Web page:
Here is the UK lineup:

Side one

  1. “Out in the Street” – 2:31

  2. “I Don’t Mind” (James Brown) – 2:36

  3. “The Good’s Gone” – 4:02

  4. “La-La-La-Lies” – 2:17

  5. “Much Too Much” – 2:47

  6. “My Generation” – 3:18

Side two

  7. “The Kids Are Alright” – 3:04

  8. “Please, Please, Please” (James Brown-John Terry) – 2:45

  9. “It’s Not True” – 2:31

 10. “I’m a Man” (McDaniel) – 3:21

 11. “A Legal Matter” – 2:48

 12. “The Ox” (Townshend/Keith Moon/John Entwistle/Nicky Hopkins) – 3:50

Now, here is the US lineup:

Side one

  1. “Out in the Street” – 2:31

  2. “I Don’t Mind” – 2:36

  3. “The Good’s Gone” – 4:02

  4. “La-La-La-Lies” – 2:17

  5. “Much Too Much” – 2:47

  6. “My Generation” – 3:18

Side two

  7. “The Kids Are Alright” – 2:46

  8. “Please, Please, Please” – 2:45

  9. “It’s Not True” – 2:31

 10. “The Ox” – 3:50

 11. “A Legal Matter” – 2:48

 12. “Instant Party” – 3:12

As you can see, I’m a Man from the UK versions was replaced by Instant Party for the US one.  Both are somewhat forgettable, so let us not quibble.  If any readers would like to post embeds of either or both in the comments, please do so.  I do not intend to embed all of these songs, but only the ones that I like very much.  Hey, it is my post, so I get to choose what goes here!  LOL!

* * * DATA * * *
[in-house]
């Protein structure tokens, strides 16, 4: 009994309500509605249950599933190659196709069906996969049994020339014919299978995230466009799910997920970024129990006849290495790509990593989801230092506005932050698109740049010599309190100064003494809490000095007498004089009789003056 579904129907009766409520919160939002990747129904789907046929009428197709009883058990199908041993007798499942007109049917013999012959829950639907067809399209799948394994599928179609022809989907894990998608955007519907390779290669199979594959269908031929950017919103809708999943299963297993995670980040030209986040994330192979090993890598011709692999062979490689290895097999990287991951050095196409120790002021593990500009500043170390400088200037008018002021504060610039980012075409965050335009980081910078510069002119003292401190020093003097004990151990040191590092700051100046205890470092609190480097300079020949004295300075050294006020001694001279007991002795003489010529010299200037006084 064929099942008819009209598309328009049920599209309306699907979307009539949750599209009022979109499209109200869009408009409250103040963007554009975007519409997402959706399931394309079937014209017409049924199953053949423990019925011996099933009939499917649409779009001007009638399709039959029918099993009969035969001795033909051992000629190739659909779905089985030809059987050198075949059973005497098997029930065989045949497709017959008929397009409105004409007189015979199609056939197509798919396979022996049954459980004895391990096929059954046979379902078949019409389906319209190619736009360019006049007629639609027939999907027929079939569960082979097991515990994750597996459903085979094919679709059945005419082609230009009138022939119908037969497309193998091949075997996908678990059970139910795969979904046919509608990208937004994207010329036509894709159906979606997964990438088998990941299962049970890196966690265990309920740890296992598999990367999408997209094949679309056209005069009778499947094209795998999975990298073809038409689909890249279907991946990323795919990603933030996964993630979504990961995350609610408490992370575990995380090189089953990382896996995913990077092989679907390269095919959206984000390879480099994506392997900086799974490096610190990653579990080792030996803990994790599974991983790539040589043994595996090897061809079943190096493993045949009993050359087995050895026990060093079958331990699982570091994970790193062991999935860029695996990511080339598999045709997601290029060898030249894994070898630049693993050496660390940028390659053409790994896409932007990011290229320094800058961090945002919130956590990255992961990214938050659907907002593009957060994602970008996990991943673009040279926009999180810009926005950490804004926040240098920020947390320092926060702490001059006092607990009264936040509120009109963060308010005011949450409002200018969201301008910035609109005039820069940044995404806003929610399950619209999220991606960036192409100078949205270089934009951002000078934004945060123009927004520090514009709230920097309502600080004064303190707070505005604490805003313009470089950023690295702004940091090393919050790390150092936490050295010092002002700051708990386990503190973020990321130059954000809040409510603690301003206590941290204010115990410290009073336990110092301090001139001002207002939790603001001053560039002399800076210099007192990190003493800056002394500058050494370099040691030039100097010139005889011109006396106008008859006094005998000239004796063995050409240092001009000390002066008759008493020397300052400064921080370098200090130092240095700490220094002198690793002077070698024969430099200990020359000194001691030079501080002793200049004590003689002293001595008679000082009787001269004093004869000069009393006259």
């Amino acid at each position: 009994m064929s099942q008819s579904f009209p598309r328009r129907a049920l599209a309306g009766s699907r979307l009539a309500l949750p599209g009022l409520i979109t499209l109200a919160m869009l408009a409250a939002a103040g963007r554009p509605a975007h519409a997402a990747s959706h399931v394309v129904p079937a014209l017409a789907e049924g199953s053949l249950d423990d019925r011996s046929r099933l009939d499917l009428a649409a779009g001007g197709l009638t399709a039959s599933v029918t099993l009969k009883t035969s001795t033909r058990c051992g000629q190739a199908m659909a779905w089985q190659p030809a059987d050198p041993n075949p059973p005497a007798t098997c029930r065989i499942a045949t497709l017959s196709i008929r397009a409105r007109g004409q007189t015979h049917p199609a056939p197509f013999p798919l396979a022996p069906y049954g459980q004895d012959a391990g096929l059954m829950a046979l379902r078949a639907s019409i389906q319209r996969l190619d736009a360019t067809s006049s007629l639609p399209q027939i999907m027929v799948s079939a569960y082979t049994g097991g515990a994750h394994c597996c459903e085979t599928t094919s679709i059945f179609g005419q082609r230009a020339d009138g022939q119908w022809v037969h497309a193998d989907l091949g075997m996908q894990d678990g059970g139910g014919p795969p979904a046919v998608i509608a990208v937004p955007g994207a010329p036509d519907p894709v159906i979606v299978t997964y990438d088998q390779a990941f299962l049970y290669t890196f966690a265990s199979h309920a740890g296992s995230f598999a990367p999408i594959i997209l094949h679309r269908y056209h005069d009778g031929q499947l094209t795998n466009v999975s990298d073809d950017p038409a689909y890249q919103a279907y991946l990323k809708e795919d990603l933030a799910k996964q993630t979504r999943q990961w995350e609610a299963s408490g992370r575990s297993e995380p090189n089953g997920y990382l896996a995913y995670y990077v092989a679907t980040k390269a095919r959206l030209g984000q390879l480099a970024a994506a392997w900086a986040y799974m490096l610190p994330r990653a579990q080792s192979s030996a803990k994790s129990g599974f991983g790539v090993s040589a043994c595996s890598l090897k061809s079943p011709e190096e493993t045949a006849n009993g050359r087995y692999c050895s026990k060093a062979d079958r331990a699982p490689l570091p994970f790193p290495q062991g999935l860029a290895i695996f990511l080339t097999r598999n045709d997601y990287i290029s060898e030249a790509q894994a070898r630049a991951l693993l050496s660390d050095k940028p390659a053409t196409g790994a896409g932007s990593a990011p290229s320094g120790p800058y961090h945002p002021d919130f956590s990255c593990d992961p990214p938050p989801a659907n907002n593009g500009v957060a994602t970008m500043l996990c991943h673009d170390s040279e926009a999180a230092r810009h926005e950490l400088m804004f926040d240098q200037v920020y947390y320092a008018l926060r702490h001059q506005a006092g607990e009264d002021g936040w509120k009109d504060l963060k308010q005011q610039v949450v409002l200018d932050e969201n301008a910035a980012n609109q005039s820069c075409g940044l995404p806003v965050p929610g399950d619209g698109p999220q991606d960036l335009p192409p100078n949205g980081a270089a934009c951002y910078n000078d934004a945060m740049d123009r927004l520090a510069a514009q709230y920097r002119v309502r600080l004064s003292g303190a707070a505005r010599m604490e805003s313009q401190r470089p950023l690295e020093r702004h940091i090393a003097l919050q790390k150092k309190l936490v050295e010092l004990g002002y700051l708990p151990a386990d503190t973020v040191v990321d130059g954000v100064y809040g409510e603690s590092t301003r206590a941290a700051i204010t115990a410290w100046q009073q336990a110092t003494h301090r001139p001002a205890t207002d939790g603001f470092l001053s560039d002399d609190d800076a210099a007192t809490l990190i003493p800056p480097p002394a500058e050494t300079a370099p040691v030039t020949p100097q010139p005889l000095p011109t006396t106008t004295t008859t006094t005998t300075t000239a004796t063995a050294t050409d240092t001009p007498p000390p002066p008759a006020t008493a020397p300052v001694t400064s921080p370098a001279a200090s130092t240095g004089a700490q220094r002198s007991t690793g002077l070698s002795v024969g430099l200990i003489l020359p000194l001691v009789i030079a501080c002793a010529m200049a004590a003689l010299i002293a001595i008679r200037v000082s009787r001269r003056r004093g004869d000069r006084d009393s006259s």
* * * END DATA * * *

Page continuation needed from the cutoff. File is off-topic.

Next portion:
As a matter of interest, everything from here was written by Peter Townshend, unless qualified.  He was always the sparkplug for the writing, although the others sort of wrote a bit, and I strongly suspect that Keith Moon’s were ghost written by Pete.  Daltrey did write some material, and Enwistle was an excellent writer, but later.

Before we listen to tunes, we need to see who else was playing.  For this album, the only other, as far as I can tell, was Nicky Hopkins, who I have written about before.  He is no longer with us, but was one of the best keyboard players, especially piano, that you could ever find.

With that done, let us just take the songs that I like from the top.  I really like Out on the Street, pretty good music for a band of youngins!

This sounds like to me to be the album one, but Shel Talmy still controls those performances, and is very miserly about them getting out with his cut.  He is a very bad man.  Anyway, here it is: